Fall 2008

I N F O R M A T I O N   T E C H N O L O G Y
NL Peer-to-Peer Network initiative launched



Drs. Gerard Farrell, Percy Crocker and Lisa Kieley

In September 2007, Canada Health Infoway launched the Clinician e-Health Support Network, a national peer-to-peer initiative that facilitates the sharing of e-health experiences among clinicians and their peers and integrate information technology into regular work processes to improve access, quality, and productivity.

Submitted Article

In September 2007, Canada Health Infoway launched the Clinician e-Health Support Network, a national peer-to-peer initiative that facilitates the sharing of e-health experiences among clinicians and their peers. Peer leaders include physicians, nurses, and pharmacists who will promote and support the adoption and integration of information technology into regular work processes to improve access, quality, and productivity. The Network also includes linkages to similar networks in other Canadian jurisdictions. The Newfoundland and Labrador Peer-to-Peer Network includes peer leaders from all three professions on one team and is uniquely structured to build on the primary health care renewal and electronic medical record (EMR) foundations that exist in our province by promoting and supporting the interdisciplinary use of EMR and related technologies.

The provincial Peer-to-Peer Network includes members of the Newfoundland and Labrador Medical Association as Physician Peer Leaders. Members will support their clinician colleagues who are contemplating the use of electronic health record solutions by providing individual demonstrations of electronic health records technology, ongoing support and mentoring, and assistance in goal setting and prioritizing, as well as offering on-site and remote support.

While recruitment is under way for an additional two Physician Peer Leaders, current members are Dr. Percy Crocker and Dr. Lisa Kieley, family physicians with the Newfoundland Drive Family Practice. Dr. Crocker and Dr. Kieley have been exposed to EMRs through a pilot project that provided two family practice groups with a state-of-the-art EMR suite. Dr. Gerard Farrell, Director of e-Health Research Unit and Faculty Member, Memorial University of Newfoundland (MUN) Faculty of Medicine, is the Physician Leader on the subcommittee that guides the provincial implementation of this national initiative.

Dr. Crocker has no doubt that the EMR is the future. While he recognizes that the shift to an EMR requires an initial investment, this is done with the expectation that there will be some cost savings when the transition is complete as a result of the system’s efficiencies. The first step is to transfer current paper based charts to the electronic system; the most important individual to decide on which information should be transferred in a private practice is the physician involved. Once the transfer is complete, the patient’s file pro-vides the basis for an informative, ready made consult letter that only requires a note stating the specific reason for the consult. There are also efficiencies regarding billings, as the physician assigns the appropriate diagnostic codes at the time of the patient visit and they are then automatically available for the front office staff to send to MCP.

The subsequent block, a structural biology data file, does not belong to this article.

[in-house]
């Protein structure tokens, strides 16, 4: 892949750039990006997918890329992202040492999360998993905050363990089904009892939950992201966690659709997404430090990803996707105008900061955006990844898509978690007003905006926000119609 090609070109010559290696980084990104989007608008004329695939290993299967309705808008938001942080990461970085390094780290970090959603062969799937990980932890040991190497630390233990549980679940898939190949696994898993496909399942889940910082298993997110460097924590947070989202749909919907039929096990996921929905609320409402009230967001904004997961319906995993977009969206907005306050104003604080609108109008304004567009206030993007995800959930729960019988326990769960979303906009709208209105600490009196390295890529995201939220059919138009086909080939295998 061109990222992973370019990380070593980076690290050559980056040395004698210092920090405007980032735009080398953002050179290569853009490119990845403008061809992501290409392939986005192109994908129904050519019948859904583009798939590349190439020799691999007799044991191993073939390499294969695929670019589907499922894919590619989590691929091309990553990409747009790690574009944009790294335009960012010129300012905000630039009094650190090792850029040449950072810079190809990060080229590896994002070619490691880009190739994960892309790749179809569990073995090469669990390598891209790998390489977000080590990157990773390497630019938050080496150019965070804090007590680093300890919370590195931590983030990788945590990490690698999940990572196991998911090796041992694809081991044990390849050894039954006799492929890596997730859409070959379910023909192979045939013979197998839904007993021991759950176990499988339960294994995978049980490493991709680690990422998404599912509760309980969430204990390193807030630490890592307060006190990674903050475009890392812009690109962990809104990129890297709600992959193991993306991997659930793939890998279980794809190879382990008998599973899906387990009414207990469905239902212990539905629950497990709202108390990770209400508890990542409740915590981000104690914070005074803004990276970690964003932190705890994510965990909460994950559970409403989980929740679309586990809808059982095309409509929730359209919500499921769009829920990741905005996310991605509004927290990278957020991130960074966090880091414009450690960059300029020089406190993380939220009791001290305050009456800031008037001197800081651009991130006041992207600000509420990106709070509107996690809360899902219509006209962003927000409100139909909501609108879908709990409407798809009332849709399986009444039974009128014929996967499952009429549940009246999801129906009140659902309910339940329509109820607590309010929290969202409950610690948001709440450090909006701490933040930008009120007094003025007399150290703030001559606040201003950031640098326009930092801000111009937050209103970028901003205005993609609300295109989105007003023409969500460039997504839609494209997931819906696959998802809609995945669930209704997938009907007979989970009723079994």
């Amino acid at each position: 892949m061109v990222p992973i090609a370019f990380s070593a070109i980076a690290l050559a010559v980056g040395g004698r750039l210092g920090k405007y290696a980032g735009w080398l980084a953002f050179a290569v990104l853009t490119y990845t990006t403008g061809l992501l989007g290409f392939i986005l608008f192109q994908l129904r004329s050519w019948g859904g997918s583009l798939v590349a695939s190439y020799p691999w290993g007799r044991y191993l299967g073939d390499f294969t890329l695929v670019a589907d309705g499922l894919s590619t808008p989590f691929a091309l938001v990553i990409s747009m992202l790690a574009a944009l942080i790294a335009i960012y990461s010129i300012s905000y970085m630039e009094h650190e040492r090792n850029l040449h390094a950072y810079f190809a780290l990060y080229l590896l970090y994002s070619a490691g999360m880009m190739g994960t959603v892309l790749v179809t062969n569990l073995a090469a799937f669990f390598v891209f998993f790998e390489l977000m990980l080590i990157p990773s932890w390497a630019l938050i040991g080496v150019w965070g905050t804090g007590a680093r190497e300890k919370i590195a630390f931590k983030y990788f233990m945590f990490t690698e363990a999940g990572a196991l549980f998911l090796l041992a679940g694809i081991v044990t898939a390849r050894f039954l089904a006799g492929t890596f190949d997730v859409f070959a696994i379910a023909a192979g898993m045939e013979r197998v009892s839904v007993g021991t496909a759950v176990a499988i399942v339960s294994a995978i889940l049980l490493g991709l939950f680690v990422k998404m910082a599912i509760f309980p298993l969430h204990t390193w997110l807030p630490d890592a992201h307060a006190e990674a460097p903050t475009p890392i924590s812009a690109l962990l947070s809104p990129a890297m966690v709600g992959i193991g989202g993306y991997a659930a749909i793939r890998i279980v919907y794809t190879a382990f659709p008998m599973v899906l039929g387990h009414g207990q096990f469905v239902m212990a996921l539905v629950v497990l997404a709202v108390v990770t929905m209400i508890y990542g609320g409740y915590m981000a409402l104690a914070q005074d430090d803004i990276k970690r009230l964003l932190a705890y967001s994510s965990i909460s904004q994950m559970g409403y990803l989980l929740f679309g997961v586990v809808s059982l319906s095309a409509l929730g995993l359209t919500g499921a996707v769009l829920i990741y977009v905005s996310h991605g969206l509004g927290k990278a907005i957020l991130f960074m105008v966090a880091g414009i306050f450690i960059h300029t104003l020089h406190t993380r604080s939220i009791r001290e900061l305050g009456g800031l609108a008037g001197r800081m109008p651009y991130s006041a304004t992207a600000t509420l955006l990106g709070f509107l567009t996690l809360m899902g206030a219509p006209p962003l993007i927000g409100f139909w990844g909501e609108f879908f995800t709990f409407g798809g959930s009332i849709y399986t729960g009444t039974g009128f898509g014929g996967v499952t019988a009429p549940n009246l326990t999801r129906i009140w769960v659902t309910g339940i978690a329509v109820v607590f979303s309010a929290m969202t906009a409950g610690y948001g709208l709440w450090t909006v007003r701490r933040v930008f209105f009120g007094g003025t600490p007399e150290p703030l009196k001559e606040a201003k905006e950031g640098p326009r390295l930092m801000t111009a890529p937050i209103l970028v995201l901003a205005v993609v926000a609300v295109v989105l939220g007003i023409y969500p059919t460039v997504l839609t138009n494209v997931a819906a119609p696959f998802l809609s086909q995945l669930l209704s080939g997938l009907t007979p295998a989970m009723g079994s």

“It is inconceivable to me that anyone starting a family practice clinic today would start with a paper system,” says Dr. Crocker. “It could be argued that physicians with only five to 10 years left in full time practice would be crazy to consider converting, but, hey, some of us at Newfoundland Drive Family Practice are in that category! It will be much more efficient and cheaper to store or transfer your patients’ files when you retire from your practice if it is in electronic format.”

Dr. Kieley noted that the transition to the EMR at Newfoundland Drive Family Practice didn’t always go smoothly.

“Our clinic went live in November 2006,” says Dr. Kieley. “Before we went live we thought we were well trained, both our support staff and our physicians. About two weeks into using the program we realized that the communication between the front office staff and the doctors was not going well and there was a loss of the normal flow of the office, for example, consults and investigations were not being booked. Once we realized the confusion, we met with our EMR program trainers, figured out the best way to do things for our clinic, and advised all the physicians of the same so that we were all consistent. This was something that we did not anticipate and I think having the opportunity to speak with another physician who went though this could have avoided this cri-sis.”

Historically, the support that physicians require when adopting new technology has come from the vendors themselves or from government officials.

“In the past, some physicians were intimidated when they considered buying an EMR; there was the whole issue of support,” says Dr. Farrell. “Who would they call when something went wrong? I think they'll find it reassuring that not only do they have some-one to call, but that it's a colleague, someone who is on the one hand here in the same province, and who is also part of a national network of such experts. What better resource is there than that?”

For more information on the Peer-to-Peer Network, please contact Tom Alteen, Project Manager, (709) 752-6048, at the Newfoundland and Labrador Centre for Health Information.



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